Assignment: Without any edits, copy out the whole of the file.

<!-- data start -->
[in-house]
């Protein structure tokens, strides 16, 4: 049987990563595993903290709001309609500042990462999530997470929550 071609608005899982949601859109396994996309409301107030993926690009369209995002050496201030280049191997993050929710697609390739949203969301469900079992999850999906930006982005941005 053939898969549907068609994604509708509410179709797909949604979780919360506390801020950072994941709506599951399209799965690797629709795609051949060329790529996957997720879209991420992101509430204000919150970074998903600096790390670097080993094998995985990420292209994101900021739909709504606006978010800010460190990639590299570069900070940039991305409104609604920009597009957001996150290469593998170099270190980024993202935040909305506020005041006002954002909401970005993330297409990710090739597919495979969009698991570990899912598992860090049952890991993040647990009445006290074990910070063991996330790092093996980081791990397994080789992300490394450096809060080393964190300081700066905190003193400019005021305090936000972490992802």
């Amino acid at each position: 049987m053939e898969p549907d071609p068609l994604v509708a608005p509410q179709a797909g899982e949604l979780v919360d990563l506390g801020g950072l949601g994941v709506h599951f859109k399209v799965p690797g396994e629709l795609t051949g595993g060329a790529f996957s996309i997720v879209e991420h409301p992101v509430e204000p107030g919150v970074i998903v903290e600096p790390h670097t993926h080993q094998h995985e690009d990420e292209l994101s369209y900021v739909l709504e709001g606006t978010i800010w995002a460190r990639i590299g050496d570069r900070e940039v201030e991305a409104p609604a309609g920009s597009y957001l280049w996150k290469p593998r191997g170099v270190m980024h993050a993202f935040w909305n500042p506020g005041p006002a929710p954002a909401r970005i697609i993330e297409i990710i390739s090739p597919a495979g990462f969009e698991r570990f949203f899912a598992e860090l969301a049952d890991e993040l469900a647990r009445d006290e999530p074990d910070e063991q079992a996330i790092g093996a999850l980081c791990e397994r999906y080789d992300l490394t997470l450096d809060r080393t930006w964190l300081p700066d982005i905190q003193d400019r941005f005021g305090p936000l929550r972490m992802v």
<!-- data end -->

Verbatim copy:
[in-house]
């Protein structure tokens, strides 16, 4: 049987990563595993903290709001309609500042990462999530997470929550 071609608005899982949601859109396994996309409301107030993926690009369209995002050496201030280049191997993050929710697609390739949203969301469900079992999850999906930006982005941005 053939898969549907068609994604509708509410179709797909949604979780919360506390801020950072994941709506599951399209799965690797629709795609051949060329790529996957997720879209991420992101509430204000919150970074998903600096790390670097080993094998995985990420292209994101900021739909709504606006978010800010460190990639590299570069900070940039991305409104609604920009597009957001996150290469593998170099270190980024993202935040909305506020005041006002954002909401970005993330297409990710090739597919495979969009698991570990899912598992860090049952890991993040647990009445006290074990910070063991996330790092093996980081791990397994080789992300490394450096809060080393964190300081700066905190003193400019005021305090936000972490992802």
């Amino acid at each position: 049987m053939e898969p549907d071609p068609l994604v509708a608005p509410q179709a797909g899982e949604l979780v919360d990563l506390g801020g950072l949601g994941v709506h599951f859109k399209v799965p690797g396994e629709l795609t051949g595993g060329a790529f996957s996309i997720v879209e991420h409301p992101v509430e204000p107030g919150v970074i998903v903290e600096p790390h670097t993926h080993q094998h995985e690009d990420e292209l994101s369209y900021v739909l709504e709001g606006t978010i800010w995002a460190r990639i590299g050496d570069r900070e940039v201030e991305a409104p609604a309609g920009s597009y957001l280049w996150k290469p593998r191997g170099v270190m980024h993050a993202f935040w909305n500042p506020g005041p006002a929710p954002a909401r970005i697609i993330e297409i990710i390739s090739p597919a495979g990462f969009e698991r570990f949203f899912a598992e860090l969301a049952d890991e993040l469900a647990r009445d006290e999530p074990d910070e063991q079992a996330i790092g093996a999850l980081c791990e397994r999906y080789d992300l490394t997470l450096d809060r080393t930006w964190l300081p700066d982005i905190q003193d400019r941005f005021g305090p936000l929550r972490m992802v």